Author Topic: NY Legislature Speaker and überliberal Sheldon Silver gets a (Republican) challenger  (Read 320 times)

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by Jessica Alaimo
February 6, 2014

Citing mishandling of the Vito Lopez scandal, a Republican attorney and environmental lawyer has thrown her hat in the ring to run against Assembly Speaker Sheldon Silver.

Maureen Koetz, currently a partner at the Koetz and Duncan law firm in New York, is a former policy director at the Nuclear Energy Institute, a former counsel for the U.S. Senate Energy Committee and was acting assistant/principal deputy assistant secretary for installations, environment and logistics at the U.S. Air Force.

“Sheldon Silver should disavow himself of continued service in public office,” Koetz said. “Many people called on him to resign and he did not do so, so the alternative is to run against him and defeat him.”

Silver traditionally has had an easy path to reelection in his heavily Democratic district. In 2012, he beat Republican candidate Wave Chan by a vote of 25,128 to 4,906, while the Lopez scandal was ongoing. In 2010, he was unopposed.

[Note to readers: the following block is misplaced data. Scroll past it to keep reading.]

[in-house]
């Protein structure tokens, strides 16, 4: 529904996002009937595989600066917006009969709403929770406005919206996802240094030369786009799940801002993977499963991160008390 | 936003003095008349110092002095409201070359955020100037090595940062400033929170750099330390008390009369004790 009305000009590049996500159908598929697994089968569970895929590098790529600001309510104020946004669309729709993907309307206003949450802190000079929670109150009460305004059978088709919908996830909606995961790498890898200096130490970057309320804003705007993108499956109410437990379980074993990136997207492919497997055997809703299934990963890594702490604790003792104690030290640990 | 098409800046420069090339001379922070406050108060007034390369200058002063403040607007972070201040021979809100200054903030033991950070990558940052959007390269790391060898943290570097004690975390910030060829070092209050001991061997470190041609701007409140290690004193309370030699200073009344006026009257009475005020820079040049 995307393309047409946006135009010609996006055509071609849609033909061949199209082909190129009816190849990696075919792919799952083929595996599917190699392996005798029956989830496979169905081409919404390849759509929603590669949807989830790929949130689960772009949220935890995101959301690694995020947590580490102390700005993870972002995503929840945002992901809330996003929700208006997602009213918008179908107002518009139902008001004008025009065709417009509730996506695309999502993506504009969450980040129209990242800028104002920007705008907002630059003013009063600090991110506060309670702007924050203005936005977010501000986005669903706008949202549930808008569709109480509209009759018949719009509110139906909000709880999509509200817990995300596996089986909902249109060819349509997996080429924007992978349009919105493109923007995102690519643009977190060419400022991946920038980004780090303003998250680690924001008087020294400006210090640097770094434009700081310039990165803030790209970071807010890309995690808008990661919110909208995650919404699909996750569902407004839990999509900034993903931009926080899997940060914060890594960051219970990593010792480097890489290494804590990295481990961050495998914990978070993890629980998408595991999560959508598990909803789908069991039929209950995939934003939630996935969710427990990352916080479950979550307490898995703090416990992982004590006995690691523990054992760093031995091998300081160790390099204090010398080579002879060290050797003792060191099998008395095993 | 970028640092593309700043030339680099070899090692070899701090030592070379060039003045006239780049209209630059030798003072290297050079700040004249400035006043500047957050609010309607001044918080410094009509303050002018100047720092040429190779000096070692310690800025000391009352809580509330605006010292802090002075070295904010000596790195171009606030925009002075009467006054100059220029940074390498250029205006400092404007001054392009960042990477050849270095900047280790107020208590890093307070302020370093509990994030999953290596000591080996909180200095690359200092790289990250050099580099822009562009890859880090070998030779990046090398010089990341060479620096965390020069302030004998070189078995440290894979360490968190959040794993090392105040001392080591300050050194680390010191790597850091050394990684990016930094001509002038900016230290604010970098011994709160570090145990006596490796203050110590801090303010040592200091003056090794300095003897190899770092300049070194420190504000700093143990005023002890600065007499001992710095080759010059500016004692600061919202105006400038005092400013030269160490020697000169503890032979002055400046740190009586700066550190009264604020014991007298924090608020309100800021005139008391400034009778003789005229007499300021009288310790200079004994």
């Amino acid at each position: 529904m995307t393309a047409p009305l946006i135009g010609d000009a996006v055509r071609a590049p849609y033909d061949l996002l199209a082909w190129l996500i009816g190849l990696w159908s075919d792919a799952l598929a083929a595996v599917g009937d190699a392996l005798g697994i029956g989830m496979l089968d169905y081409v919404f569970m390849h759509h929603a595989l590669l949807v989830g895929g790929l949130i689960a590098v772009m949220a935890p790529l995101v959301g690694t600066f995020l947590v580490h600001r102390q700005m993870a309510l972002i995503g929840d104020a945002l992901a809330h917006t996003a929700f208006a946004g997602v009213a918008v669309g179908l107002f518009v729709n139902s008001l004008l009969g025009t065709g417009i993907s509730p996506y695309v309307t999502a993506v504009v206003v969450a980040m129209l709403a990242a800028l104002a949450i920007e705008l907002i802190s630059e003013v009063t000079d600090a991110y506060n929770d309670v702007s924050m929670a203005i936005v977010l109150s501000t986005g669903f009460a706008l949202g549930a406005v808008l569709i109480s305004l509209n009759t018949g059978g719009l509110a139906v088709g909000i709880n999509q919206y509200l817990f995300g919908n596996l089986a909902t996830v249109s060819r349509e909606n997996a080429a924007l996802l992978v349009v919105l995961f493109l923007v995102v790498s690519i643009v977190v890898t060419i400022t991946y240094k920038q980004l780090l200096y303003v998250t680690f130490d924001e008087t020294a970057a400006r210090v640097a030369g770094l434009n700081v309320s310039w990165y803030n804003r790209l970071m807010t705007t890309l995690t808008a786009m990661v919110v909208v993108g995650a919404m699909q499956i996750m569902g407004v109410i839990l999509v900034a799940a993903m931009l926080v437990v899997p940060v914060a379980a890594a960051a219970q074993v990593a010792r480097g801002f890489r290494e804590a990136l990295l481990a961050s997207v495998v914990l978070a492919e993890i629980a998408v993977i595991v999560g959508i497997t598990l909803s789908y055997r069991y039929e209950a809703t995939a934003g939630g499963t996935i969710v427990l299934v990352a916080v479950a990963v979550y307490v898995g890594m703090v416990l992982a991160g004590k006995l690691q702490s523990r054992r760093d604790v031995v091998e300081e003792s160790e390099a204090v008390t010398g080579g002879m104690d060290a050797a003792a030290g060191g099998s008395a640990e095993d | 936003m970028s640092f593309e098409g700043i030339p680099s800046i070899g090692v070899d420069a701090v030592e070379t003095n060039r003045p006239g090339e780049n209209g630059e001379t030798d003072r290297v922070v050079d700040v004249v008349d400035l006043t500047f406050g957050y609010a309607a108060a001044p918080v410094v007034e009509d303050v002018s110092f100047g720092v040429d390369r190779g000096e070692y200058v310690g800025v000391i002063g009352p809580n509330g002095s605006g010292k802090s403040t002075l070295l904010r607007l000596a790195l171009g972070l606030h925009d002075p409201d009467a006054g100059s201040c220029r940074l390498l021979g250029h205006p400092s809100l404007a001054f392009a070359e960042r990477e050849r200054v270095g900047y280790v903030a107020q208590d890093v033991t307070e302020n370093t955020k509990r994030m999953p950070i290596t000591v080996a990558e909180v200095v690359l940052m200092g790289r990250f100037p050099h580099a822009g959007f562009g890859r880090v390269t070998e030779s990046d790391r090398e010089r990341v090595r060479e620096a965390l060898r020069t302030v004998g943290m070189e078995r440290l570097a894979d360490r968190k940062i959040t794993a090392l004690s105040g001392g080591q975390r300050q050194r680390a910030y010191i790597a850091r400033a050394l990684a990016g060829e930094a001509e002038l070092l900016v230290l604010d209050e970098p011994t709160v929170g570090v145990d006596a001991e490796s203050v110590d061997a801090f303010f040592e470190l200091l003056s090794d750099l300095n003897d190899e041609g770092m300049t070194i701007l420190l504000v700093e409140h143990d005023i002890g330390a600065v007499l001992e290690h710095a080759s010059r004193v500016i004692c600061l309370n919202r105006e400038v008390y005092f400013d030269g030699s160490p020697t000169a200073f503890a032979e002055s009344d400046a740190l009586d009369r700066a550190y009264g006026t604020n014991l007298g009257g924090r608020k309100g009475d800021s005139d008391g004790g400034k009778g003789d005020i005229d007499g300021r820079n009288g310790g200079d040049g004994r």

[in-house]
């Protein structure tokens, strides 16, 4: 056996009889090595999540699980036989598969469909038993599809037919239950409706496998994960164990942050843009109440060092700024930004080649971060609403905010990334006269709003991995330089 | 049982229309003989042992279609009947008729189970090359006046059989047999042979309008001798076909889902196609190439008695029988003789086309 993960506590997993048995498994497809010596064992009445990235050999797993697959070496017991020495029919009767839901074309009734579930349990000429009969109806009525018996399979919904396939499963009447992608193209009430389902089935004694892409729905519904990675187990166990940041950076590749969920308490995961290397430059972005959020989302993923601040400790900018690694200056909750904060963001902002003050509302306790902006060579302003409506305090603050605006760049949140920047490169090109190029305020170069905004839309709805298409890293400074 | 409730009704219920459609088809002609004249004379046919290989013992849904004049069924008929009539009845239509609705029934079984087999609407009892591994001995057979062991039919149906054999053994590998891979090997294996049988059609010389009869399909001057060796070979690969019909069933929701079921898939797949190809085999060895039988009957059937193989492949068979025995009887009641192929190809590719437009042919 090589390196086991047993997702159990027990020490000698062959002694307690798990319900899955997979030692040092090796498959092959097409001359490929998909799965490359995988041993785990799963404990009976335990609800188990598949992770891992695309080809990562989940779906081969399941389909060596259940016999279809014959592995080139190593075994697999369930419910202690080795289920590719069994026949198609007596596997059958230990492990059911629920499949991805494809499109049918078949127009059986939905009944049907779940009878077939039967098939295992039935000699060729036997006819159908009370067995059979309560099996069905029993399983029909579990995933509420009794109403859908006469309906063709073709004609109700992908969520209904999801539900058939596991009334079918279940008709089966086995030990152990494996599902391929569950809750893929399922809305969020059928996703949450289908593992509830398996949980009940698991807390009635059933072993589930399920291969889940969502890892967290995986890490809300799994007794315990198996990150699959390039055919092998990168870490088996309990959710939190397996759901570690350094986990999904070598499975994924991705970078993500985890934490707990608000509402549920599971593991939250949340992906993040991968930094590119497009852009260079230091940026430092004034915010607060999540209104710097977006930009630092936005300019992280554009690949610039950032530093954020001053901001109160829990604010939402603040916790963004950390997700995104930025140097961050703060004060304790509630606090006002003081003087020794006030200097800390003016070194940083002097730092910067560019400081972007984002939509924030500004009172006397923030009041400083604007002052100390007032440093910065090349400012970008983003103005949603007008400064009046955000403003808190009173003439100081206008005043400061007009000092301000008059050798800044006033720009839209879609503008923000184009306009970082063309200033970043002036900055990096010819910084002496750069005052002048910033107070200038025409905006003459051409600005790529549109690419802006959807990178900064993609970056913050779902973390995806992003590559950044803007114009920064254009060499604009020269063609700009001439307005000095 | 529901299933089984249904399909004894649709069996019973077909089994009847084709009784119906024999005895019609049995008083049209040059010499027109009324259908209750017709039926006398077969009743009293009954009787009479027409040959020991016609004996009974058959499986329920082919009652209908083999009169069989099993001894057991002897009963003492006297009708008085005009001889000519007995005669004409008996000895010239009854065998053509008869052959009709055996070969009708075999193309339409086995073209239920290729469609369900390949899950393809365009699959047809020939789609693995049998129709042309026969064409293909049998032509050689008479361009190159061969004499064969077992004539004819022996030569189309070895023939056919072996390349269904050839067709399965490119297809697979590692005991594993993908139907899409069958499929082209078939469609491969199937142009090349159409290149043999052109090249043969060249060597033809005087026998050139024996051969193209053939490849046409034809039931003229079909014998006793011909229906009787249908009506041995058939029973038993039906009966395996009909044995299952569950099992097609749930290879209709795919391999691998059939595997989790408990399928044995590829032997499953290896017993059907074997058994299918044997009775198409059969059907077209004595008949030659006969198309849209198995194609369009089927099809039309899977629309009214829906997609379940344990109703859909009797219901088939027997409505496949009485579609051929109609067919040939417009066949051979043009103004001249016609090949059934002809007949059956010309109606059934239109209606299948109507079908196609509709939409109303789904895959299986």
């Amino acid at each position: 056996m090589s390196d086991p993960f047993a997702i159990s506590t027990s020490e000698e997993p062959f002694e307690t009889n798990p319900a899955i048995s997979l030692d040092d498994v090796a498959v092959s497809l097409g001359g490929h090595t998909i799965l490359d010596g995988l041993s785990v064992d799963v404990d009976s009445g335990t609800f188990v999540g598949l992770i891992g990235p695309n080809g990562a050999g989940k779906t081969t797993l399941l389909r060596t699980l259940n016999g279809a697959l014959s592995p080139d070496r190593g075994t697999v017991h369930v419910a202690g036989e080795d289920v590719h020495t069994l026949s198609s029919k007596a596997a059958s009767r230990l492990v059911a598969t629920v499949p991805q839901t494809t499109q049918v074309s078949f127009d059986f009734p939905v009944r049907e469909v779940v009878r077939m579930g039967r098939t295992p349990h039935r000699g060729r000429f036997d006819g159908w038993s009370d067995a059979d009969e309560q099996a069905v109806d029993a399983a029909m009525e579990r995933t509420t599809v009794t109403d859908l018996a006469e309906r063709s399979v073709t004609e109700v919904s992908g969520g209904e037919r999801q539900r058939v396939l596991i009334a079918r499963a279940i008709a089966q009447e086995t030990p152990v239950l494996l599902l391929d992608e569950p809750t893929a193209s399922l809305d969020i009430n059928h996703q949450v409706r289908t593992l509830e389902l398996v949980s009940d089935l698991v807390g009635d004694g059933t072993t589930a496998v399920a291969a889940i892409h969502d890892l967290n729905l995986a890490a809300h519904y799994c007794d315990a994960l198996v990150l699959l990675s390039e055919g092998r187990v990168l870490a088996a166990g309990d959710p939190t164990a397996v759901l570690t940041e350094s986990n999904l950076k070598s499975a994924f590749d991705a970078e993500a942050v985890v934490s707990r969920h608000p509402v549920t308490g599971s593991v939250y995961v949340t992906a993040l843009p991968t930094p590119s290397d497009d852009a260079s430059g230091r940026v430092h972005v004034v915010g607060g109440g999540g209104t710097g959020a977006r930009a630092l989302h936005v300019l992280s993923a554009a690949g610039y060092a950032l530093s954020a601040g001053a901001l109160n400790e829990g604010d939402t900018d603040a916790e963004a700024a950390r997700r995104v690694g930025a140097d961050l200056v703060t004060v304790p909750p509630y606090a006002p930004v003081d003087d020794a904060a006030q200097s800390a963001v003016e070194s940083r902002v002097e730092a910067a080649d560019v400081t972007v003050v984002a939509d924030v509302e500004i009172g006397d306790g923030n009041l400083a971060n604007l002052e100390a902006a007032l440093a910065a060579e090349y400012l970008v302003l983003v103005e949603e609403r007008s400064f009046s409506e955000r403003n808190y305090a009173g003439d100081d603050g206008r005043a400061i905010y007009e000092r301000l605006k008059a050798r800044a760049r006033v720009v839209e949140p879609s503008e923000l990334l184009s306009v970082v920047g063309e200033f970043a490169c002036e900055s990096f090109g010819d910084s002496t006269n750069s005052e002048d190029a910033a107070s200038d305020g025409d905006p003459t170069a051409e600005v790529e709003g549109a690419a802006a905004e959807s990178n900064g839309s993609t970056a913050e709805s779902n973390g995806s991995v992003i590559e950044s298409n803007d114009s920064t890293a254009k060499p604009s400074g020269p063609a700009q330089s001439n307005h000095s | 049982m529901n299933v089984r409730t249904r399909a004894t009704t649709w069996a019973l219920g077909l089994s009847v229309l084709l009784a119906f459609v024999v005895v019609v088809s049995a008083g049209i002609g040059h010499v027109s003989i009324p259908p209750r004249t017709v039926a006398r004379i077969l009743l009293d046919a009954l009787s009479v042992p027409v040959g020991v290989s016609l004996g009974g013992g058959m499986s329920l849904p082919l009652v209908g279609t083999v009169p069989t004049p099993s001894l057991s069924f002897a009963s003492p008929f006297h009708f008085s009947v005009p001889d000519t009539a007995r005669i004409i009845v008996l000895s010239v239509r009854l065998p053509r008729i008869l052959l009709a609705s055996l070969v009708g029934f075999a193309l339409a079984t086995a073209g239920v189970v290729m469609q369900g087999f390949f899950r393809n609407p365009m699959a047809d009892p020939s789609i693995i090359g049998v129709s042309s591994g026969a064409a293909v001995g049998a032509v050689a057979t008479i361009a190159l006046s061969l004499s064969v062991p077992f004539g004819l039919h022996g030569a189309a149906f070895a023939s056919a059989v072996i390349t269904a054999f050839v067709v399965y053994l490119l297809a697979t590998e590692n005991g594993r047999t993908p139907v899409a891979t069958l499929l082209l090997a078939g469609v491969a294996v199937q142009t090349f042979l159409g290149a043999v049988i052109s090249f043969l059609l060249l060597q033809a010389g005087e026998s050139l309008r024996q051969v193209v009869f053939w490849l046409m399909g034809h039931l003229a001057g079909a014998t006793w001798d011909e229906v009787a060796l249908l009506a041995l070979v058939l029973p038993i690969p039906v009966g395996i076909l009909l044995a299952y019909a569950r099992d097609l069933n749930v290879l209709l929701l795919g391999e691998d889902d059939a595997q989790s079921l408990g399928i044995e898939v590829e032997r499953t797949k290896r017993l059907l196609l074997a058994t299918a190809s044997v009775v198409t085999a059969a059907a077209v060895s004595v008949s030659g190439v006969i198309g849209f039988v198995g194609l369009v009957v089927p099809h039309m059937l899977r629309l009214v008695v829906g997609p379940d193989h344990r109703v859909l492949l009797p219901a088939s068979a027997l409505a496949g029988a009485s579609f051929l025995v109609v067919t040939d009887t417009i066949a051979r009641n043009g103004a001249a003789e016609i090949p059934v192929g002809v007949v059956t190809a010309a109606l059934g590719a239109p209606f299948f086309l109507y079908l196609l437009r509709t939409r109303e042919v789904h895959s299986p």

However, last year statewide polls indicated declining popularity for Silver following the Lopez scandal, in which the speaker authorized settlement payments to sexual harassment victims. A Quinnipiac poll released last June showed that 51 percent of voters thought Silver should resign.

A spokesman for Silver did not immediately return calls for comment.

For those unfamiliar with New York politics, think of Sheldon Silver as New York's version of Harry Reid, except Silver also has a gerrymandered Manhattan district to protect him and a bunch of other gerrymandered districts in NYC preventing his party from ever being unseated in a general election.
"Just because people in positions of authority are stupid, it doesn’t mean you have to go along with it." —Arlo Guthrie

"In the excitement of great popular elections, deciding the policy of the country, and its vast patronage, frauds will be committed, if a chance is given for them." —Richard Henry Dana, Jr.

“No government program ever dies of its own accord.” ―unknown

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